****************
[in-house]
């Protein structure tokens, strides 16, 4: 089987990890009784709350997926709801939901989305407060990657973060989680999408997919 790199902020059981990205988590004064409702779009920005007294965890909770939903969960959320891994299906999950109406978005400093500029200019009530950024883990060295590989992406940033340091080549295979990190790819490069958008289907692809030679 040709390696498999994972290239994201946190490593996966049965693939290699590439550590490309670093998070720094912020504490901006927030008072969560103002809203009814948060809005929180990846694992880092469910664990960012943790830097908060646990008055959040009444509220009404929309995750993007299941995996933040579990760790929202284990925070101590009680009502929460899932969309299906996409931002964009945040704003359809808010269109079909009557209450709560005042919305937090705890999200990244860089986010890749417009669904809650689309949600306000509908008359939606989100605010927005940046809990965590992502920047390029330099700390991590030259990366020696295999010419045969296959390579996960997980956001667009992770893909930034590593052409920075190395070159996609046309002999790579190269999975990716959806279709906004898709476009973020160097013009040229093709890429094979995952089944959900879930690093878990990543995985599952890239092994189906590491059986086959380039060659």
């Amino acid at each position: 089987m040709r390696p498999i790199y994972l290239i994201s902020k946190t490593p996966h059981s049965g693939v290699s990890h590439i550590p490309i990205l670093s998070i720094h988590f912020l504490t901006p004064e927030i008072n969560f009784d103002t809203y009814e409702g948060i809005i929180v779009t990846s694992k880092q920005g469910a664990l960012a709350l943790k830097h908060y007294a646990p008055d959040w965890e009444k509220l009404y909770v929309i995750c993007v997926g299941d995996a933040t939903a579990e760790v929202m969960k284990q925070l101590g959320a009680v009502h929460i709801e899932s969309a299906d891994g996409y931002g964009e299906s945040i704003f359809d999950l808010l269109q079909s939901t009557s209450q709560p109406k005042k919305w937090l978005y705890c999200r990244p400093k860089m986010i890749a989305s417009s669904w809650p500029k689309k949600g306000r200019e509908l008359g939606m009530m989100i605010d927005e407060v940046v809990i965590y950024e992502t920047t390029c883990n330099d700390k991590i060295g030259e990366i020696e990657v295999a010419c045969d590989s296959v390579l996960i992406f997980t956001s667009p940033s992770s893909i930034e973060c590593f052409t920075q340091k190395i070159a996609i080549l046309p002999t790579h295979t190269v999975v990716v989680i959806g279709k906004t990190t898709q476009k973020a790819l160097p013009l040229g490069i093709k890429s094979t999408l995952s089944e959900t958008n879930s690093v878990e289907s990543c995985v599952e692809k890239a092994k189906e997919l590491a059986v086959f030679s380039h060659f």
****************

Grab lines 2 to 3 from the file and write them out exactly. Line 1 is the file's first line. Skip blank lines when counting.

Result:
């Protein structure tokens, strides 16, 4: 089987990890009784709350997926709801939901989305407060990657973060989680999408997919 790199902020059981990205988590004064409702779009920005007294965890909770939903969960959320891994299906999950109406978005400093500029200019009530950024883990060295590989992406940033340091080549295979990190790819490069958008289907692809030679 040709390696498999994972290239994201946190490593996966049965693939290699590439550590490309670093998070720094912020504490901006927030008072969560103002809203009814948060809005929180990846694992880092469910664990960012943790830097908060646990008055959040009444509220009404929309995750993007299941995996933040579990760790929202284990925070101590009680009502929460899932969309299906996409931002964009945040704003359809808010269109079909009557209450709560005042919305937090705890999200990244860089986010890749417009669904809650689309949600306000509908008359939606989100605010927005940046809990965590992502920047390029330099700390991590030259990366020696295999010419045969296959390579996960997980956001667009992770893909930034590593052409920075190395070159996609046309002999790579190269999975990716959806279709906004898709476009973020160097013009040229093709890429094979995952089944959900879930690093878990990543995985599952890239092994189906590491059986086959380039060659």
């Amino acid at each position: 089987m040709r390696p498999i790199y994972l290239i994201s902020k946190t490593p996966h059981s049965g693939v290699s990890h590439i550590p490309i990205l670093s998070i720094h988590f912020l504490t901006p004064e927030i008072n969560f009784d103002t809203y009814e409702g948060i809005i929180v779009t990846s694992k880092q920005g469910a664990l960012a709350l943790k830097h908060y007294a646990p008055d959040w965890e009444k509220l009404y909770v929309i995750c993007v997926g299941d995996a933040t939903a579990e760790v929202m969960k284990q925070l101590g959320a009680v009502h929460i709801e899932s969309a299906d891994g996409y931002g964009e299906s945040i704003f359809d999950l808010l269109q079909s939901t009557s209450q709560p109406k005042k919305w937090l978005y705890c999200r990244p400093k860089m986010i890749a989305s417009s669904w809650p500029k689309k949600g306000r200019e509908l008359g939606m009530m989100i605010d927005e407060v940046v809990i965590y950024e992502t920047t390029c883990n330099d700390k991590i060295g030259e990366i020696e990657v295999a010419c045969d590989s296959v390579l996960i992406f997980t956001s667009p940033s992770s893909i930034e973060c590593f052409t920075q340091k190395i070159a996609i080549l046309p002999t790579h295979t190269v999975v990716v989680i959806g279709k906004t990190t898709q476009k973020a790819l160097p013009l040229g490069i093709k890429s094979t999408l995952s089944e959900t958008n879930s690093v878990e289907s990543c995985v599952e692809k890239a092994k189906e997919l590491a059986v086959f030679s380039h060659f």